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Multibird is the word 

Seth Faergolzia is a whimsical wrangler of beautiful chaos. He is essentially genre-less and hard to categorize. Even he is beguiled by his open-minded, multi-pronged attack.

The leader of 23 Psaegz, a loop painter (recording vocal loops while painting at the same time), a solo artist, and a disciple of the profoundly odd, Faergolzia added yet another tentacle to his toolbox to deal with a deluge of material and inspiration: Multibird, a free-wheeling, at times abstract rock quartet.

But before we go and try to understand Multibird, we have to understand Seth Faergolzia and how he compartmentalizes his various projects. 23 Psaegz is a large band (anywhere from nine to 19 members) that's been going for roughly six or seven years in Rochester. "It was formed to perform and record my puppet opera," Faergolzia says. "And it sort of turned into a band."

Multibird consists of 23 Psaegz's members Dominic Marini on drums; guitarist Shaun Jones; and bassist Stan Martinelli. The two bands aren't identical, but they mirror each other, especially when it comes to Faergolzia's quirk.

"I think it started two years ago," Faergolzia says of Multibird. "It was sort of a side project for 23 Psaegz." Faergolzia had other projects that needed tending. He was working on a 100 songs project and wanted a band that better served his needs with a more straight-ahead rock 'n' roll aesthetic of bass, guitar, and drums.

"I just needed to churn them out, sort of," Faergolzia says. "So I wrote 100 songs in four months and produced 50 of them over the course of the following year. So I guess Multibird was like a recording team."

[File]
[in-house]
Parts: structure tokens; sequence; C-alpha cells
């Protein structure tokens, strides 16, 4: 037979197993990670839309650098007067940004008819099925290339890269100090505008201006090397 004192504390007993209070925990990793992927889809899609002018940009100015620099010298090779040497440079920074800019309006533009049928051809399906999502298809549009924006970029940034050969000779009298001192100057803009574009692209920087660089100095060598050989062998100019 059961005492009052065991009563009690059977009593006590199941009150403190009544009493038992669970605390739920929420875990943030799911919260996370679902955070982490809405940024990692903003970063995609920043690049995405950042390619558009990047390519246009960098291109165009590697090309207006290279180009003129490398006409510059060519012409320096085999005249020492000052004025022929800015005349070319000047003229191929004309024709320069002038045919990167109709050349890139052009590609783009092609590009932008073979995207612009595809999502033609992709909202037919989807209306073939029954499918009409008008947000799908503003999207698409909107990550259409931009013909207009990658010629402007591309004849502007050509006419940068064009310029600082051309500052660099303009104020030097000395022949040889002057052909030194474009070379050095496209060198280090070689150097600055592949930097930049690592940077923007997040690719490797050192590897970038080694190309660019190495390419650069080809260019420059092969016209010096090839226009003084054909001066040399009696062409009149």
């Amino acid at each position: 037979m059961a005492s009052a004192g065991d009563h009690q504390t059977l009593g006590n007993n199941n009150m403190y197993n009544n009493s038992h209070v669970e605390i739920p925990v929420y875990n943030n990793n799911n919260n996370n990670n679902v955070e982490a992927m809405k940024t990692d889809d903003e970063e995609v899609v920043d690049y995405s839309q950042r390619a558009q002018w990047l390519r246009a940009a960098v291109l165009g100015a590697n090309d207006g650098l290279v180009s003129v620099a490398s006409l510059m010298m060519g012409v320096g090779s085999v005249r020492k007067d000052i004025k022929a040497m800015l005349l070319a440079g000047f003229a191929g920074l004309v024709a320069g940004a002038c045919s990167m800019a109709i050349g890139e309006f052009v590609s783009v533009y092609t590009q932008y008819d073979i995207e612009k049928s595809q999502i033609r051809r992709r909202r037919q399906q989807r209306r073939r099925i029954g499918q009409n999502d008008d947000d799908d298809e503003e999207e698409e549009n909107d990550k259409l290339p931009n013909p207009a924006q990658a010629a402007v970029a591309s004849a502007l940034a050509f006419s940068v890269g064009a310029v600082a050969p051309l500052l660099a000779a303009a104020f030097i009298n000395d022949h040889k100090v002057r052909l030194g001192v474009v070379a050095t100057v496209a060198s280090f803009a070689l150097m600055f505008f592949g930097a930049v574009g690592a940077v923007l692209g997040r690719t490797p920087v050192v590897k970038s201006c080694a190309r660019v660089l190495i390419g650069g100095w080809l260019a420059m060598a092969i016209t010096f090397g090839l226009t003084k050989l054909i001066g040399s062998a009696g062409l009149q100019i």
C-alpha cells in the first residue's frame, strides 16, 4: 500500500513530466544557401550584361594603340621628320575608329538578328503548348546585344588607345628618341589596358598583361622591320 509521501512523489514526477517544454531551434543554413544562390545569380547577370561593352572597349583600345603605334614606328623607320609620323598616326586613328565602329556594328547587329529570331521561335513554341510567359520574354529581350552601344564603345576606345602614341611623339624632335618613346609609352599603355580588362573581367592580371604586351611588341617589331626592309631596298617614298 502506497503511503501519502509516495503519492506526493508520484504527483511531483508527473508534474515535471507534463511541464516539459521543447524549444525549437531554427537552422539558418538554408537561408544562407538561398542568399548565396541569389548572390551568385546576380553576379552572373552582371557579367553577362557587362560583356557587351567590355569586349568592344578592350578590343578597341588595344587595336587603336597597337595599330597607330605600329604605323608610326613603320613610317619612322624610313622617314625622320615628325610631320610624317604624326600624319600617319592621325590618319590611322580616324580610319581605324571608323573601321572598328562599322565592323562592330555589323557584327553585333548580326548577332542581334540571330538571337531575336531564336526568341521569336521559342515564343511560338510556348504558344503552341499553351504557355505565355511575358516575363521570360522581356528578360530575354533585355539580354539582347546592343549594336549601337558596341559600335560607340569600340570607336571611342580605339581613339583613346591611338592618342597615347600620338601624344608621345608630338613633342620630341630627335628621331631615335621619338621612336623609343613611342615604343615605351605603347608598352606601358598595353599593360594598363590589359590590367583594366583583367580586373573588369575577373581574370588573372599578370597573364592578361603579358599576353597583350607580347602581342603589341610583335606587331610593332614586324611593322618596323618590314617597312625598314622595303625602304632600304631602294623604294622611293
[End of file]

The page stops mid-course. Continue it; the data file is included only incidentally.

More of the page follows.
There is a difference between the two endeavors: 23 Psaegz has somewhat of a revolving door policy, welcoming musicians of all disciplines and stripes — it has a five-piece wind section and a lot of singers — Multibird, though, is strictly a quartet.

Whereas 23 Psaegz is downright orchestral, Multibird is more of a tight rock band adhering to traditional instrumentation. But it's the weirdness at the heart of it all that keeps you guessing. Multibird is a smirk's mating call.

"Our bass player once described it as conventional instruments playing unconventional music," Faergolzia says.

Multibird has been in the studio, but it is currently in a holding pattern due to finances. The album's been in the works for two years now, according to Faergolzia. Multibird has worked with John Kilgore Sound and Recording in New York City, Faergolzia says, "and we've also recorded here at Black Dog with Multibird and 23 Psaegz. It's kind of like two albums in the works simultaneously."

There is consistency in Faergolzia's chaos and creativity. That's because, the man knows what he wants. "I worked for an artist a long time ago, named Donald Baechler. He and I would sit and have conversations and he'd never make statements. He would only ask me questions. He asked me once, 'Do you want to be a pop star or an art star?' I said, 'Both.'"

And the man did just that — both — at the 2017 Rochester Fringe Festival, combining music as a sort of fractured doo wop by singing through a loop pedal, while he painting an abstract piece of art. You could see the music; you could hear the colors.

"I like all forms of art," Faergolzia says. "I like mixing them. I realized that whenever I was painting I was singing."

Faergolzia just got back from a month-long solo Europe tour, and now, he says, he is dividing his time between Multibird in the studio and the puppet opera.

"My priority, now that this tour is over is putting up this puppet opera," he says. "And that is really an extensive project. I think I'm going to release it in two- or three-minute webisodes because it's an hour and a half long."

Though Faergolzia is the figurehead of these disparate sights and sounds — he sings with a dramatic epiglottal push that punctuates his plaintive tenor — he says quality is the one common thread he strives for. That and confounding his audience, like the fan that approached him in Germany a few weeks back.

"He said: 'I've been coming to see you for 10 years and I still don't get what you're doing.'"

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